How often are you meant to wash a lab?
It depends. I guess the answer is as little as possible. Washing a lab with any type of soap/shampoo rids them of their natural oils and dries out their coat. Good grooming will get rid of older fur and spread their natural oils.
If you can spray them down or wash in water without soap that is the best. If they really need a bath use a sensitive skin or something ph'd for dogs.
I only wash Belle when she is really dirty nd was just wondering if you were meant to wash them regularly.
The only time Oona gets a bath is if she rolls in something fowl. During the summer she swims everyday. One thing you can do is take a spray bottle fill it half with water and half with Listerine and spritz your dog with it and towel him/her off. Just make sure to avoid the eyes.
i use a lot of dog perfume.
I am made to understand by Joe's vet and his groomer that how often to bath our labs is dependant upon many factors, thus it is difficult to suggest any hard and fast rules that all of us should follow. What works for one is highly unlikely to work for all, and you should feel comfortable with relying your own observations and gut instincts.
My Joe, who is a working dog who spends a few hours of almost every day in the out of doors (woods, lakes, rivers, open fields, you name it), lacks any detectable "doggy odor" (though he is only three and this can change as he ages), even when he is dirty; has a wonderfully hard coat that defies the clingiest of dirt particles, all of which fly off when he shakes; and has a diet designed, in part, to address the systemic needs associated with the sensitive skin and wonderfully water-defying coat of his breed. As such, Joe is bathed only when I detect a "waxy" build up that rolls from my fingers when I scratch the base of his tail. This usually occurs only once every 6 weeks or so.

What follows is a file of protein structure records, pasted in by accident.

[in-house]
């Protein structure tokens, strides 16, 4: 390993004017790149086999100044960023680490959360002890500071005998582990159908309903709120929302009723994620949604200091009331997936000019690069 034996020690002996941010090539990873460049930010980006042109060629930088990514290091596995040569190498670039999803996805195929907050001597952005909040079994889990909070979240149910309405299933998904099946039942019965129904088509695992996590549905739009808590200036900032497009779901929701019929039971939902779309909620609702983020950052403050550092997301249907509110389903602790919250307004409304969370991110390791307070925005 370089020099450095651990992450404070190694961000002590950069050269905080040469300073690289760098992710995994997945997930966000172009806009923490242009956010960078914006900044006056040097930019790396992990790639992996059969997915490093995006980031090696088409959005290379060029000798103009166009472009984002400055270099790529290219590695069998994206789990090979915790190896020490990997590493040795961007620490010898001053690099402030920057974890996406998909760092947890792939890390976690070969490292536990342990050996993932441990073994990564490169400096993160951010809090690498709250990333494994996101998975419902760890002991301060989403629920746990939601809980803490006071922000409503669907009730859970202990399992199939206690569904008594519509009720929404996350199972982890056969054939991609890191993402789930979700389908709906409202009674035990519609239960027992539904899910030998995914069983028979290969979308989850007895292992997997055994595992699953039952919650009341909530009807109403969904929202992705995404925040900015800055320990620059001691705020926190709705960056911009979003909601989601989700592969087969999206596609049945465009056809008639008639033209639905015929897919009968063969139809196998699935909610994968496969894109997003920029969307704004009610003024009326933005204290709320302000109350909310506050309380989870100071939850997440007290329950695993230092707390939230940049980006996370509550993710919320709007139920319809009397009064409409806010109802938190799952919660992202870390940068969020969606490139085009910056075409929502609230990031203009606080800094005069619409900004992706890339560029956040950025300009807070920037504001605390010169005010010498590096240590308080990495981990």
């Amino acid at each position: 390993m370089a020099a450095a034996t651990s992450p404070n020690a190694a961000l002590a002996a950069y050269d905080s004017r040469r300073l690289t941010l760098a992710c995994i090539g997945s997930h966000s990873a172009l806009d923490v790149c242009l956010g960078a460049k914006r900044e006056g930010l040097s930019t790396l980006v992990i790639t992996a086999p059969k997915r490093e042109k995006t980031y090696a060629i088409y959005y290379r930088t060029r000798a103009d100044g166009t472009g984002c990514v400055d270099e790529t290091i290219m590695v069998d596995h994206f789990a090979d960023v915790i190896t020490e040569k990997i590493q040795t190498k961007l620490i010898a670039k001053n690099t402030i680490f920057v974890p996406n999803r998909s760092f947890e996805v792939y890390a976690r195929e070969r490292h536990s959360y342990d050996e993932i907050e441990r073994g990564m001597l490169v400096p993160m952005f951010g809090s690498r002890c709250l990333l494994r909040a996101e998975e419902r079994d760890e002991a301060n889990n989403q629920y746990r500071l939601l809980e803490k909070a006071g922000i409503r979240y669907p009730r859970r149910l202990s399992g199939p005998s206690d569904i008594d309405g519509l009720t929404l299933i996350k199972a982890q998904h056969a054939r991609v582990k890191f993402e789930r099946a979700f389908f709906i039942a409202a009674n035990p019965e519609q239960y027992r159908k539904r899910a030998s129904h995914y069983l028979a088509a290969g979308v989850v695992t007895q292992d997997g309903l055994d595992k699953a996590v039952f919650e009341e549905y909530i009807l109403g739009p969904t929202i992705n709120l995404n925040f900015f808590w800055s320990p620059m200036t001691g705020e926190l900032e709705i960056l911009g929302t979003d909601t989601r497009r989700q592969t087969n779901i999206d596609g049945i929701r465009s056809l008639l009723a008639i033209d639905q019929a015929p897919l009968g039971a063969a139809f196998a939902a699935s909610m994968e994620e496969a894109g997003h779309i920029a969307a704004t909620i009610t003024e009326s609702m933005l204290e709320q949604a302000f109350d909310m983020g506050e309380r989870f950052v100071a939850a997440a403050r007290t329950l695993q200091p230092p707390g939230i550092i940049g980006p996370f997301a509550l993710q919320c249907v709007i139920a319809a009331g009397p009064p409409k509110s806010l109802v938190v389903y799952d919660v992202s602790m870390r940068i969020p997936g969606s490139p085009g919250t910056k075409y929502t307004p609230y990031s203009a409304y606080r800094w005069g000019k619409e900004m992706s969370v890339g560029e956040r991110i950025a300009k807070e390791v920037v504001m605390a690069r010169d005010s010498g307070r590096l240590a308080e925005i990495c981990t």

Because getting a lab wet to the skin can be a real trick, I take Joe to a groomer who uses a cleaner that does not strip the oil from his coat, but actually works with the natural production of healthy oils associated with healthy lab skin. I also brush him daily and strip his coat once a week to prevent dead fur buildup at the skin level, which can be a breeding ground for yeasts in this susceptible breed, and often leads to flaking and itchiness. The result is a dog with a highly protective coat, no itchiness, almost no flaky skin, and a truly stunning appearance... Not that I'm proud of him or anything.
This is, of course, just my experience. Individual results will vary....
Well, if you regularly brush them, you shouldn't really need to bathe them at all. Rider has had exactly 4 bathes in his 3.5 years. Even if he gets muddy, I just rinse him down, no shampoo....and brush out his coat. He doesn't stink.
Dani, Rider & Rookie
SHR Watson's Safari Rider, JH, WC, CL1-R, RA, CGC, TDI
SHR Endeavor Put Me In Coach, RN, WC, CGC
Member Since 6/2003
As little as possible...
♣ Laura ♣
Tootsie is 7 we have had her for 4 years and she has never had a bath with us, she did in rescue because of the skin lesions, and poor coat. Bailey has had maybe 2 since his rescue at 4 months and his baths were when he was under two years of age he is now 6, Coleman is 9 we have had him for 5 yrs and has only had one bath in the time we have had him. Sarah is 7 months and hasn't had a bath. I usually just wipe down and brush as has already been suggested.
Coleman - CGC blk lab 6/02/97-2/25/08 adopted
Tootsie - choc lab 10/19/99-8/03/13 adopted
Bailey - CGC newf/fc 7/12/00-07/15/14 rescued
Ginger - BT 11/16/05 rescued
Sarah - blk lab 6/22/06 rescued
rescued felines - AJ - 8/00 - 1/11, Merlin - 5/20/05, Tucker - 8/3/10, Penny - 7/7/13